Finn raises a particularly strong objection to our discussion of the College, Career, and Civic Life (C3) framework that some states have used to develop or modify their civics standards. Finn dislikes the C3 framework for what he believes is a dearth of factual, substantive content.
That criticism would be fair if the C3 framework were intended as a substitute for state content standards. It isn’t. As the authors of C3 note: “This Framework does not include all that can or should be included in a set of robust social studies standards, and intentionally preserves the critical choices around the selection of curricular content taught at each grade level as a decision best made by each state.” The purpose of the framework is to provide states with resources to update their standards such that students develop core competencies through their coursework. It exists to complement, not replace, content standards.
Although Finn thinks we are in “cloud-cuckoo land” for putting stock in the C3 framework, we should note that the standards were written by an interdisciplinary team of 17 scholars in collaboration with a long list of professional organizations, including the Campaign for the Civic Mission of Schools, National Council for the Social Studies, National Geographic Society, and American Bar Association. Our review indicates that about half of the states have used this framework. Moreover, we discuss the C3 framework to supplement our analysis of states’ alignment with another model—the “Six Proven Practices for Effective Civic Learning”—that has drawn a great deal of recent support from leaders in this field.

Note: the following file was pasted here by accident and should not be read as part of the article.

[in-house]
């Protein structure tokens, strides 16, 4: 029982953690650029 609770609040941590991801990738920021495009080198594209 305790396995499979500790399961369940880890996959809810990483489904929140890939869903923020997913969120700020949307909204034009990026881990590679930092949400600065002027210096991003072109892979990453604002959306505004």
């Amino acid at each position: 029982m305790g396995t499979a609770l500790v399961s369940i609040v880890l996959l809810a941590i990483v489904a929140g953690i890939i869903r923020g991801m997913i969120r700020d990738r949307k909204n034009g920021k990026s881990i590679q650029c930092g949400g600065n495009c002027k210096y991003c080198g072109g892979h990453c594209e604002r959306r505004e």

Stepping back, we did not mean to imply—nor did we say—that civics knowledge is irrelevant or that the C3 framework (or any other framework) is flawless or sufficient. In fact, our view is that students need the type of content that Finn describes. Our concern is that the civic mission of schools has been lost in an era that has placed such dominant emphasis on math and reading proficiency and the important-but-incomplete goal of preparing students for college and career success. Many of the country’s greatest challenges today are political in nature. Addressing those challenges will require schools not only to develop students’ civic knowledge, but also their civic skills and dispositions.
The Brown Center Chalkboard launched in January 2013 as a weekly series of new analyses of policy, research, and practice relevant to U.S. education.
In July 2015, the Chalkboard was re-launched as a Brookings blog in order to offer more frequent, timely, and diverse content. Contributors to both the original paper series and current blog are committed to bringing evidence to bear on the debates around education policy in America.